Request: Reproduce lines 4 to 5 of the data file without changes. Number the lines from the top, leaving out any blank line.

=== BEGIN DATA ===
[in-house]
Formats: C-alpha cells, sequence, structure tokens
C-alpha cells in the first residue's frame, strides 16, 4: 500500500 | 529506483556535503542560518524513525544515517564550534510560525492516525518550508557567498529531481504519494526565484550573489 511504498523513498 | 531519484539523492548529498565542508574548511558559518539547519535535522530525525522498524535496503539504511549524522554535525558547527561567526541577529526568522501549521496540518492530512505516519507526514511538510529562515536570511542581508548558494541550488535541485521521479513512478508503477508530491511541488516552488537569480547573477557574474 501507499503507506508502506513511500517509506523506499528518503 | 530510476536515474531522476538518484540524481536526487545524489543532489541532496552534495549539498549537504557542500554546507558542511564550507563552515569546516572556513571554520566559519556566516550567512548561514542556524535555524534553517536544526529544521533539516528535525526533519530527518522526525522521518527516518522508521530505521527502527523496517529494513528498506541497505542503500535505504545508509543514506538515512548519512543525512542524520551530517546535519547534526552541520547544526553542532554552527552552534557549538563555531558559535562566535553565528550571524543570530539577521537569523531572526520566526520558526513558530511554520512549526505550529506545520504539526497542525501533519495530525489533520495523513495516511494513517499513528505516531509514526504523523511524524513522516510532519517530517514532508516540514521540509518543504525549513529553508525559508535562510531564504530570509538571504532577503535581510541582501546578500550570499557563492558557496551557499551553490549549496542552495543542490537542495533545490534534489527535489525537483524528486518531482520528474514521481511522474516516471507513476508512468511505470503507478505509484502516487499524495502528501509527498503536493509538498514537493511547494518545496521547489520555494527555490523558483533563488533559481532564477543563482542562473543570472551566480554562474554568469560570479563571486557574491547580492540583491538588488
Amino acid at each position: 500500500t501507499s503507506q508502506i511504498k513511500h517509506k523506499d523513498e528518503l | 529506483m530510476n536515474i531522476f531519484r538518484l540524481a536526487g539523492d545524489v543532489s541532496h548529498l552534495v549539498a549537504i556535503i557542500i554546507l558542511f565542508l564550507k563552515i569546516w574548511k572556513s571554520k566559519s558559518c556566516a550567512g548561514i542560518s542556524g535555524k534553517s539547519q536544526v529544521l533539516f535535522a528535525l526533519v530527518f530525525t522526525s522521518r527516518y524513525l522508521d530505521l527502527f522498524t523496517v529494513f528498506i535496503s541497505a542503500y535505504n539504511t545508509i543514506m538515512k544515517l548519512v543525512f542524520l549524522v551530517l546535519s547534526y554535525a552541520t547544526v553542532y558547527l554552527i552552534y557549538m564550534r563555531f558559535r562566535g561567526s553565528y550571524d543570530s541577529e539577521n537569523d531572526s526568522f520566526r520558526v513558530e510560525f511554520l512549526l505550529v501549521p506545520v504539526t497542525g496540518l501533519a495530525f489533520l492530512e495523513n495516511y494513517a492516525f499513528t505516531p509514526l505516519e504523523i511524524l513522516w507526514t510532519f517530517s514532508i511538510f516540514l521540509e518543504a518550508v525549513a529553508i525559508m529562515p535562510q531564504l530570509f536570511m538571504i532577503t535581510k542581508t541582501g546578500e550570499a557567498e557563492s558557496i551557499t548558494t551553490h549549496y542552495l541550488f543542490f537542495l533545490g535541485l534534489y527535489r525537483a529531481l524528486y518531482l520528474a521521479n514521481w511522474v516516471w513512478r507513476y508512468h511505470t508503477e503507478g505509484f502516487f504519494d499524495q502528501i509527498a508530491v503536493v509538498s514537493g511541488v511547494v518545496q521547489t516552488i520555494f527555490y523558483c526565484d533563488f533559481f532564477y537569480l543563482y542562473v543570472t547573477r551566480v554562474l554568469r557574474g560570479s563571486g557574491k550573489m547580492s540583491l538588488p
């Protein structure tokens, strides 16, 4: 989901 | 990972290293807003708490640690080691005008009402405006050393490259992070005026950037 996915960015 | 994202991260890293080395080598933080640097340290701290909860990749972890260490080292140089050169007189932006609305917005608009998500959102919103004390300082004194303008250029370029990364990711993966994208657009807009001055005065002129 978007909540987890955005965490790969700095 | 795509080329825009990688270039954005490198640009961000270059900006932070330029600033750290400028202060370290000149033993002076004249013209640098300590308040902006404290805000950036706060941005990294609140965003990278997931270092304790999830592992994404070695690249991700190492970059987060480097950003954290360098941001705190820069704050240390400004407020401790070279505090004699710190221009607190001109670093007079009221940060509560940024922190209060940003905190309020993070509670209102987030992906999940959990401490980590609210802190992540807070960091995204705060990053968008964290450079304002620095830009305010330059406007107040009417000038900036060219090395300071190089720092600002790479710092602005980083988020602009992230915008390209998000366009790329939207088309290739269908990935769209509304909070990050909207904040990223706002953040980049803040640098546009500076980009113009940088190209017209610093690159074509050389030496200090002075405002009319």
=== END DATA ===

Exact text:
Amino acid at each position: 500500500t501507499s503507506q508502506i511504498k513511500h517509506k523506499d523513498e528518503l | 529506483m530510476n536515474i531522476f531519484r538518484l540524481a536526487g539523492d545524489v543532489s541532496h548529498l552534495v549539498a549537504i556535503i557542500i554546507l558542511f565542508l564550507k563552515i569546516w574548511k572556513s571554520k566559519s558559518c556566516a550567512g548561514i542560518s542556524g535555524k534553517s539547519q536544526v529544521l533539516f535535522a528535525l526533519v530527518f530525525t522526525s522521518r527516518y524513525l522508521d530505521l527502527f522498524t523496517v529494513f528498506i535496503s541497505a542503500y535505504n539504511t545508509i543514506m538515512k544515517l548519512v543525512f542524520l549524522v551530517l546535519s547534526y554535525a552541520t547544526v553542532y558547527l554552527i552552534y557549538m564550534r563555531f558559535r562566535g561567526s553565528y550571524d543570530s541577529e539577521n537569523d531572526s526568522f520566526r520558526v513558530e510560525f511554520l512549526l505550529v501549521p506545520v504539526t497542525g496540518l501533519a495530525f489533520l492530512e495523513n495516511y494513517a492516525f499513528t505516531p509514526l505516519e504523523i511524524l513522516w507526514t510532519f517530517s514532508i511538510f516540514l521540509e518543504a518550508v525549513a529553508i525559508m529562515p535562510q531564504l530570509f536570511m538571504i532577503t535581510k542581508t541582501g546578500e550570499a557567498e557563492s558557496i551557499t548558494t551553490h549549496y542552495l541550488f543542490f537542495l533545490g535541485l534534489y527535489r525537483a529531481l524528486y518531482l520528474a521521479n514521481w511522474v516516471w513512478r507513476y508512468h511505470t508503477e503507478g505509484f502516487f504519494d499524495q502528501i509527498a508530491v503536493v509538498s514537493g511541488v511547494v518545496q521547489t516552488i520555494f527555490y523558483c526565484d533563488f533559481f532564477y537569480l543563482y542562473v543570472t547573477r551566480v554562474l554568469r557574474g560570479s563571486g557574491k550573489m547580492s540583491l538588488p
């Protein structure tokens, strides 16, 4: 989901 | 990972290293807003708490640690080691005008009402405006050393490259992070005026950037 996915960015 | 994202991260890293080395080598933080640097340290701290909860990749972890260490080292140089050169007189932006609305917005608009998500959102919103004390300082004194303008250029370029990364990711993966994208657009807009001055005065002129 978007909540987890955005965490790969700095 | 795509080329825009990688270039954005490198640009961000270059900006932070330029600033750290400028202060370290000149033993002076004249013209640098300590308040902006404290805000950036706060941005990294609140965003990278997931270092304790999830592992994404070695690249991700190492970059987060480097950003954290360098941001705190820069704050240390400004407020401790070279505090004699710190221009607190001109670093007079009221940060509560940024922190209060940003905190309020993070509670209102987030992906999940959990401490980590609210802190992540807070960091995204705060990053968008964290450079304002620095830009305010330059406007107040009417000038900036060219090395300071190089720092600002790479710092602005980083988020602009992230915008390209998000366009790329939207088309290739269908990935769209509304909070990050909207904040990223706002953040980049803040640098546009500076980009113009940088190209017209610093690159074509050389030496200090002075405002009319």